Looking to add smarts to home networks while also ironing out many of the complexities, Comcast is using this year’s CES to introduce “Digital Home,” a tightly integrated, cloud-powered platform that aims to enable its subs to centralize and organize their networks via millions of in-home broadband gateways.
Comcast expects the new whole-home platform to go live by the end of Q1 2017, according to Chris Satchell, the former Nike and Microsoft exec who joined Comcast as executive vice president and chief product officer in mid-2015. Comcast will also introduce a consumer brand for the new Digital Home offering when it’s launched, he said.
The new offering, a free addition, will run on a new app for mobile devices and a Web portal and will also be integrated with the X1 voice remote. It will feature personalization and parental control elements, quick self-install capabilities, and, for larger homes that need wider coverage, an option for self-configuring WiFi extenders that work in tandem with the home’s primary gateway.
Shooting for scale out of the chute, Comcast estimates that it will have 10 million gateways enabled with the Digital Home capability by the time the service goes fully live. The goal is to have 15 million gateways enabled with the new platform by the end of 2017.
Satchell said the new offering has been made to work with already-deployed gateways such as the XB3, as well as a new, DOCSIS 3.1-based “Advanced Gateway” (also known as the XB6), which is in trials today, and expected to move to general availability sometime in Q1.
Comcast’s first XB6 will be powered by Intel Corp.’s Puma 7 chipset, deliver up to 9 Gbps over WiFi in the home, and support voice, home monitoring and home automation apps. Satchell also confirmed that Comcast is designing a version of the XB6 that will use silicon from Broadcom.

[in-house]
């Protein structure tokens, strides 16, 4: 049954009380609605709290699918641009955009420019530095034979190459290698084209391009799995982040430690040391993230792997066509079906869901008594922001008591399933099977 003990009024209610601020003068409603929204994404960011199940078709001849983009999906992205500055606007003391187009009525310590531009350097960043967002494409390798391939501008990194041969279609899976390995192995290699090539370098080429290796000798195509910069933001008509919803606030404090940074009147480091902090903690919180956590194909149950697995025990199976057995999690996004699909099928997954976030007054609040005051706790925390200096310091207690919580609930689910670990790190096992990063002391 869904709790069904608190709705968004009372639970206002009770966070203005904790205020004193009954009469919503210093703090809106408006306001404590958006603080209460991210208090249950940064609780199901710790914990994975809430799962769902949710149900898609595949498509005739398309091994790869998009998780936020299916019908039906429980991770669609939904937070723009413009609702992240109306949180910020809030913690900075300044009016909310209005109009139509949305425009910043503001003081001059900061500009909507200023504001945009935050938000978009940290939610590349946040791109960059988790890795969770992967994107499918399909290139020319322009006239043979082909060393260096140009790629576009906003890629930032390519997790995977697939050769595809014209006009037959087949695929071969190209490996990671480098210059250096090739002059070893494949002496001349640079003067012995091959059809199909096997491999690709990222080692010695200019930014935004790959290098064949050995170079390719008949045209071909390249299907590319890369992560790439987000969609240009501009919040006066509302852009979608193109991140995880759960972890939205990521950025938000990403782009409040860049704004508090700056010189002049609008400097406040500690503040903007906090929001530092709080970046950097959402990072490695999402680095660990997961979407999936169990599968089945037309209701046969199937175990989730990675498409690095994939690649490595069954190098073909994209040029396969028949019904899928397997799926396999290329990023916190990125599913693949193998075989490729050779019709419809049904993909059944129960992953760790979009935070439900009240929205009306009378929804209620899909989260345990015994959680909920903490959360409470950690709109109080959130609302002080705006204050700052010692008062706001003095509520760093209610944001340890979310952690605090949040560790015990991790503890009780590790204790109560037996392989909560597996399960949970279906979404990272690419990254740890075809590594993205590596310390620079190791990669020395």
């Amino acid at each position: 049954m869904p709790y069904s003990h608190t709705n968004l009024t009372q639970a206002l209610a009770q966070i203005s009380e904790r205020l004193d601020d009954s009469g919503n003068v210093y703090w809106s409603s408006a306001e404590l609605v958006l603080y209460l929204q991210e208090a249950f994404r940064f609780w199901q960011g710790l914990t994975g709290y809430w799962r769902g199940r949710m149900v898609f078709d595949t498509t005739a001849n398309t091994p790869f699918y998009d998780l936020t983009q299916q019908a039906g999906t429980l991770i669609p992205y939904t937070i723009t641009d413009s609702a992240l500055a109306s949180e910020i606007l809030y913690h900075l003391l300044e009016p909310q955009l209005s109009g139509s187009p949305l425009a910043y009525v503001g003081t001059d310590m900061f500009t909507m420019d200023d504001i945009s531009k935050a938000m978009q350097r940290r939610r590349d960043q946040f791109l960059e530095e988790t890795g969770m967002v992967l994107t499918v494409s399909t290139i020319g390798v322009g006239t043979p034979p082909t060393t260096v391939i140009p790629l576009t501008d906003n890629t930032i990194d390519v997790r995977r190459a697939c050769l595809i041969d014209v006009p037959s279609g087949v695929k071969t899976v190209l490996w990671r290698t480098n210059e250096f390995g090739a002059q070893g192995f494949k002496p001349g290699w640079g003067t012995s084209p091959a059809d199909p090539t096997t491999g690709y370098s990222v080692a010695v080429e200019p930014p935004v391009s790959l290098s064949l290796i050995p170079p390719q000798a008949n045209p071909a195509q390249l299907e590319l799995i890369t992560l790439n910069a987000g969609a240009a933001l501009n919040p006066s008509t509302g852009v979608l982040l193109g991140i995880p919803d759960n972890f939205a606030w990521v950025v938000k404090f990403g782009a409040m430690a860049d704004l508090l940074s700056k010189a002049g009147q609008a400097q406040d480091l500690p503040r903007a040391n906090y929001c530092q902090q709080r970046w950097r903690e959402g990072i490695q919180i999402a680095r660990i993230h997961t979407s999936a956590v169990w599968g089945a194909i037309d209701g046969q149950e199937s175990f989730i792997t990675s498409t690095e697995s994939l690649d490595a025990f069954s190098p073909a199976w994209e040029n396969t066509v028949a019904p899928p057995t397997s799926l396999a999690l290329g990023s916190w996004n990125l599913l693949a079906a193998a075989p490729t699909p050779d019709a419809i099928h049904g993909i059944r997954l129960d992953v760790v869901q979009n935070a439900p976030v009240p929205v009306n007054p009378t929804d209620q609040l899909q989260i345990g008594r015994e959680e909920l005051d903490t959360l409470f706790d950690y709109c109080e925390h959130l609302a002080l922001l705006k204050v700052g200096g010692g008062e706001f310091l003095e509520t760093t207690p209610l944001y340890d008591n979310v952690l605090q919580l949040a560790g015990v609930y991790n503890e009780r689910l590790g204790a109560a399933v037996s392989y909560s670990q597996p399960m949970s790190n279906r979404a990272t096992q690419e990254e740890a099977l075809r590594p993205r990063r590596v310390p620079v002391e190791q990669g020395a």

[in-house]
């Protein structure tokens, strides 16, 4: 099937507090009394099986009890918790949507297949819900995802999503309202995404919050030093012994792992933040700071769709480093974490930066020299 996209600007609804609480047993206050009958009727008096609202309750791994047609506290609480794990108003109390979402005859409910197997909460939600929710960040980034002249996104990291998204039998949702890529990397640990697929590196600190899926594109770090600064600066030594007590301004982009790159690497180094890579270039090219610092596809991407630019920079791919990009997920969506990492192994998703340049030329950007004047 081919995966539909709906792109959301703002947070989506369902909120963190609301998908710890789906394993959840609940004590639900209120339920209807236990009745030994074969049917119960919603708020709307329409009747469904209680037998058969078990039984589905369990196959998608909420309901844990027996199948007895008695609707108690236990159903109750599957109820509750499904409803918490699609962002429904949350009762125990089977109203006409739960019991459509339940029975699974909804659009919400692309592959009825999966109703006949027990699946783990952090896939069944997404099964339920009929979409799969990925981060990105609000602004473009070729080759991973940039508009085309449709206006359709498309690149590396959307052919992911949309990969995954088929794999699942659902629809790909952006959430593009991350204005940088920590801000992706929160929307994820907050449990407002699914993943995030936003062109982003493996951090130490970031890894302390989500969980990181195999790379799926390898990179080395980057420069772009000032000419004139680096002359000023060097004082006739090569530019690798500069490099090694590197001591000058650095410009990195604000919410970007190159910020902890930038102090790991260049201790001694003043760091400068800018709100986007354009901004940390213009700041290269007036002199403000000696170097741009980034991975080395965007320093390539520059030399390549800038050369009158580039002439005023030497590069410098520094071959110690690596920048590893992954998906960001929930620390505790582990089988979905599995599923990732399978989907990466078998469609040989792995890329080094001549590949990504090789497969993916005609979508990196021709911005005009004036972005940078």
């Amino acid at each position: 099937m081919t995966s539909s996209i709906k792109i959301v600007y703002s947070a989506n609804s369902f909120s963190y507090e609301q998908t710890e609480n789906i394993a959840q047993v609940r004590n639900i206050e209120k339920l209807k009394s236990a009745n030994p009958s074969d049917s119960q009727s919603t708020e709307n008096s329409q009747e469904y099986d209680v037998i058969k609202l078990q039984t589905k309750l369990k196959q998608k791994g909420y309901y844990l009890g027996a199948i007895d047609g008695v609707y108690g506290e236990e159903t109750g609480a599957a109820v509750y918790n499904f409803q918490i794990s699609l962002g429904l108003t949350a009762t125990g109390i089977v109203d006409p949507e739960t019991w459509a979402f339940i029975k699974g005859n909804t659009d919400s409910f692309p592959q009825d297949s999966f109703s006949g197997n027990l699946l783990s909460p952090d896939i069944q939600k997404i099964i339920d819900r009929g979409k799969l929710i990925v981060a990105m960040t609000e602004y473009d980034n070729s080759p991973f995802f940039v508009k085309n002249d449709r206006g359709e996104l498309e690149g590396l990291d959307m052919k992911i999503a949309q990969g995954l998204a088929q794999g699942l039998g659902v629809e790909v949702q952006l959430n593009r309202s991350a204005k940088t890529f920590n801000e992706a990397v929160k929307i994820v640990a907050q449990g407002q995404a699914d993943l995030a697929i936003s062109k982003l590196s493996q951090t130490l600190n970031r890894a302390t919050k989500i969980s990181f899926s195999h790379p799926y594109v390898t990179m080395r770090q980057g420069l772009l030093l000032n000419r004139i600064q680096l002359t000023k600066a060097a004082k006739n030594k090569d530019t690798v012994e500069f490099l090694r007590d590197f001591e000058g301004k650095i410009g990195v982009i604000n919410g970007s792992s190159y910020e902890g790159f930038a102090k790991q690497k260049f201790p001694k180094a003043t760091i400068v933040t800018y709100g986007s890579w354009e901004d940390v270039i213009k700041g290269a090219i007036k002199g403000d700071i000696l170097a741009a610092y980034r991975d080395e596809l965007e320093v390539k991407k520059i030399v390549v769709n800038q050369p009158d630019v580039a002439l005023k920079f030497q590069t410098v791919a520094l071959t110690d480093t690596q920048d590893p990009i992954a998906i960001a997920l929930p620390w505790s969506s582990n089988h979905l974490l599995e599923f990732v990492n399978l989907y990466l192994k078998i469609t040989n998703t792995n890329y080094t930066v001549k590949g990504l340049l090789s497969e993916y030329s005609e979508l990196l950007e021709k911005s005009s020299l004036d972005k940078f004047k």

Comcast said it’s rolling out Digital Home as it becomes important not just to provide a beefy connection to the home, but also to provide the smarts required to operate and organize increasingly complicated in-home networks.
“To all of us, the Internet doesn’t stop at the wall,” Satchell said. “It has to be ubiquitous and it has to be smart and be able to connect to all of those devices.”
“We see everything becoming more digital, more connected and more personal,” he added, noting that a key idea behind Digital Home is to support traditional connected devices (such as smartphones, tablets and laptops), as well as a new, massive wave of Internet of Things (IoT) devices that are entering the home. “We want to cater to both of those [categories].”
To hit on that trend and those needs, Digital Home is initially concentrating on a handful of areas, including an easy set-up/provisioning process to get devices online, whole-home connectivity (including the aforementioned WiFi extenders option; pricing has not been announced), integrated security (via pre-installed firewalls), personalization elements, IoT-readiness, and a dashboard that unifies it all.
Among those features, an onboarding kit for Comcast’s new gateways will walk users through the set-up process using apps for Android and iOS devices or the web portal. Users will be prompted to take a digital picture of the QR code on the underside of the gateway to launch the provisioning process, offer tips on where to place the device, and to ask the customer to assign the network a name and password (and when a user changes the system’s WiFi password, all devices that are authorized to be on the home network will transition to the new one automatically).
The new system will also let subs personalize and customize the home’s Internet “rules,” such as parental controls that limit children from accessing the Internet on weeknights after 8 p.m., or switching off WiFi access to certain devices when the home is in “bedtime mode.”
The new platform will also assist with a “zero-touch” device onboarding capability. One of the first devices to support it is the Xi5, a wireless video client device for X1 that features High Dynamic Range (HDR). After the device is connected to the TV and powered up, the system will ask for a code and match the user’s credentials to the private network and turn up the service.
“We call this TV in two minutes,” Satchell said. “It’s actually TV in 2 minutes, 42 seconds at the moment, but we are very committed to getting rid of those 42 seconds.”
He said Comcast will be rolling the new onboarding capability to more devices, including Comcast-made equipment as well as products from third-party suppliers, throughout the year.
Comcast is demonstrating its new whole-home platform this week at Intel’s booth at CES (LVCC, Central Hall South, No. 7252).